TAMPA, FLA. -- One of the biggest concerns that AARP had expressed through the course of this presidential campaign was the fact that no candidate had been discussing Social Security and Medicare.
With Mitt Romney's decision to tap congressman Paul Ryan as a running mate, that changed overnight.
The debate has become vigorous, to say the least.
In the middle of the entire situation is the AARP.
The head of the organization paid a call on the Sunshine State Thursday, as part of a campaign to make sure that seniors get the facts, sans spin.
Rob Romasco says, given the emotional charge of the issue, the facts - bare and unbiased - are the first line of defense for anybody trying to penetrate the political haze.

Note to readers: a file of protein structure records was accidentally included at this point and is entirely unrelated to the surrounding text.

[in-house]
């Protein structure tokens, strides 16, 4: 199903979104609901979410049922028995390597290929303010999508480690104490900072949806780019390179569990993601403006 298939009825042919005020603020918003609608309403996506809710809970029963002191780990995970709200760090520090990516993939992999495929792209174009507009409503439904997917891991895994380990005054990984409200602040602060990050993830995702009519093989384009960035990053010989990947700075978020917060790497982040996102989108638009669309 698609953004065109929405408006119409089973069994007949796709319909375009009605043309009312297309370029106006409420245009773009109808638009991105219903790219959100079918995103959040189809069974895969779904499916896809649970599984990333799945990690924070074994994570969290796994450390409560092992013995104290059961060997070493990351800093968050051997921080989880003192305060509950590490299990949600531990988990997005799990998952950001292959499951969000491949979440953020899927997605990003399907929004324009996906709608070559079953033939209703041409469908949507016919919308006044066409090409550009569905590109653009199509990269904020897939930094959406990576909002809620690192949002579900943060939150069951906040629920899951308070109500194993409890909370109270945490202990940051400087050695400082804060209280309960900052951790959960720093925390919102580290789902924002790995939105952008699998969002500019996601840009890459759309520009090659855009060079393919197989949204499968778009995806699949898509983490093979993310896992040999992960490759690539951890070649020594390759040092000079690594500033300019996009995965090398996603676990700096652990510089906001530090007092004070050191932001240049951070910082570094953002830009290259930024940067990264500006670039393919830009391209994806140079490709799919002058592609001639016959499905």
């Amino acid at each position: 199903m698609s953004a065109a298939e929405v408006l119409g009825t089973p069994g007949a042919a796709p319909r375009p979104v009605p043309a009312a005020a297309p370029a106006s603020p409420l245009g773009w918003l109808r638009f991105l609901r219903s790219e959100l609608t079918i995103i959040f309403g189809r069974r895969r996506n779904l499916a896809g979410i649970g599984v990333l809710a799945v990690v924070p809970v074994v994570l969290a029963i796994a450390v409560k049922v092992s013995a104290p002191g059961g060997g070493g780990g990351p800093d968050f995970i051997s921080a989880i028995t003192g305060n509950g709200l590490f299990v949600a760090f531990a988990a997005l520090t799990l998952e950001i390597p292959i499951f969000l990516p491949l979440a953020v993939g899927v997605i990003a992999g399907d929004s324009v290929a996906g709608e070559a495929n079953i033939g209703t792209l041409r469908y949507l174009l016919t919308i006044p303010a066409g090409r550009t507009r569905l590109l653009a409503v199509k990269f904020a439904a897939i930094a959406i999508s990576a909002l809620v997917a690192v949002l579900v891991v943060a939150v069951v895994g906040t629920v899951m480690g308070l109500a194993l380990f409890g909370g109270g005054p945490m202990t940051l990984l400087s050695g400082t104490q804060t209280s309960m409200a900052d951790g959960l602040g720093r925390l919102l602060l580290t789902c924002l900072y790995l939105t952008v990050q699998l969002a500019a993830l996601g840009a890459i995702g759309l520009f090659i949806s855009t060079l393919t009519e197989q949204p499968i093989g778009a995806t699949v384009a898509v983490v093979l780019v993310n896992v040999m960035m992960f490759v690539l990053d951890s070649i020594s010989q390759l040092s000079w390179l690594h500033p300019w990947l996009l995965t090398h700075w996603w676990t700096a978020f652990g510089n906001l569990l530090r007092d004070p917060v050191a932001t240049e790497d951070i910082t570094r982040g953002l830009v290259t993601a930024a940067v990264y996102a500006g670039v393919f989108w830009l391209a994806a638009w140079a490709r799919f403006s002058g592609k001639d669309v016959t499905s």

The AARP has come up with 15 recommendations as a result of input from members, as well as liberal and conservative think tanks.
Romasco says, if people can be given the facts, they'll be able to make solid and sound decisions.
"They can make some judgments and understand the implications," he said. "Not just the mathematical implications, but the implications on people ... what happens at the kitchen table, what happens with your parents, what happens with your sibling, what happens to you, if these changes are made."
The AARP website, which is already an information stockpile on a vast array of issues, is expecting to add more resources for seniors.